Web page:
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Title: A retrospective evaluation of drug-drug interactions in patients admitted to Internal Medicine Departments in Palestinian Hospitals
Authors: Rabba, Abdullah K. 
Atta, Waffa O. 
Naser, Aseel N. 
Injas, Aya A. 
Naseef, Hani A. 
Abukhalil, Abdallah D. 
Keywords: Drug interactions - Palestine;Internal medicine - Palestine;Hospitals - Palestine
Issue Date: 2022
Abstract: Objective: To measure the prevalence and identify risk factors associated with drug–drug interactions among patients admitted to internal medicine departments in Palestinian hospitals Methods: A retrospective cross-sectional observational study was conducted. Data were obtained from patient files from the internal medicine departments in Palestinian hospitals from 1 September 2017, to 31 March 2018. The data collected included patient gender, age, length of hospitalization, medications prescribed, and the number of medications. The digital clinical decision support system IBM Micromedex® was used to assess potential drug–drug interactions. Results: The number of patients included in this study is 513. The total number of potential drug–drug interactions detected in study participants is 1558. The average number of potential drug–drug interactions per patient was found to be 3 ± 3.9. Among study participants, 66.1% (n = 339) were found to have potential drug–drug interactions in their current medications. The most commonly encountered drug–drug interactions type was “major” drug–drug interaction, which was encountered in 43.6% (n = 681) of total detected drug–drug interactions. Other types of drug–drug interactions were encountered in 42% (n = 647), 14% (n = 224), and 0.4% (n = 6) which were moderate, minor, and contraindicated drug–drug interactions, respectively. Patients’ age, number of medications, and length of hospitalization were associated with the increased risk of potential drug–drug interactions. Conclusion: The results indicated a high prevalence of potential drug–drug interactions in Palestinian hospitals, associated with polypharmacy, increased age, and increased length of hospitalization. Therefore, managing patient medication by a drug expert such as a clinical pharmacist to identify and resolve potential drug–drug interactions will possibly decrease the high prevalence of drug–drug interactions, prevent patient harm, and decrease the cost of hospitalization.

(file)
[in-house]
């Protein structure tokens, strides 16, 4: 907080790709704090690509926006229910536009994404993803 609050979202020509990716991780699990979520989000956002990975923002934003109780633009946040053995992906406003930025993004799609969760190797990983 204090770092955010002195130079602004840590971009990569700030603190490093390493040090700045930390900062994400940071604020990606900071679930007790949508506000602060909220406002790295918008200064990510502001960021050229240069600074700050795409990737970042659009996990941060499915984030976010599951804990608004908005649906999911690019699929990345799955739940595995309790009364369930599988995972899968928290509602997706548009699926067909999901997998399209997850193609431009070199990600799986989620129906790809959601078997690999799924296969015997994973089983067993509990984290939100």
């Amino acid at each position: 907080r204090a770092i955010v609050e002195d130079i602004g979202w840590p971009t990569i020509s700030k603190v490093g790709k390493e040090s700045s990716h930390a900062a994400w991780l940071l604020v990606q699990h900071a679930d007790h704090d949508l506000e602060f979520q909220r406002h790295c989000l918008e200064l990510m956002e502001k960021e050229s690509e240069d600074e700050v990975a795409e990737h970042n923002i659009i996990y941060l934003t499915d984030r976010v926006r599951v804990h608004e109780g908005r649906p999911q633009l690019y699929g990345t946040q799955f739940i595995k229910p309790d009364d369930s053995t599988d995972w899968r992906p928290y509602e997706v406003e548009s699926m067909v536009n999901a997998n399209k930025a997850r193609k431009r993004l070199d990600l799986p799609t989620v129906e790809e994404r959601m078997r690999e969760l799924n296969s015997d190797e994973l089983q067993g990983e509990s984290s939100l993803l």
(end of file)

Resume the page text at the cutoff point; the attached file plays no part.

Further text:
ISSN: 2050-3121
DOI: 10.1177/20503121221138488
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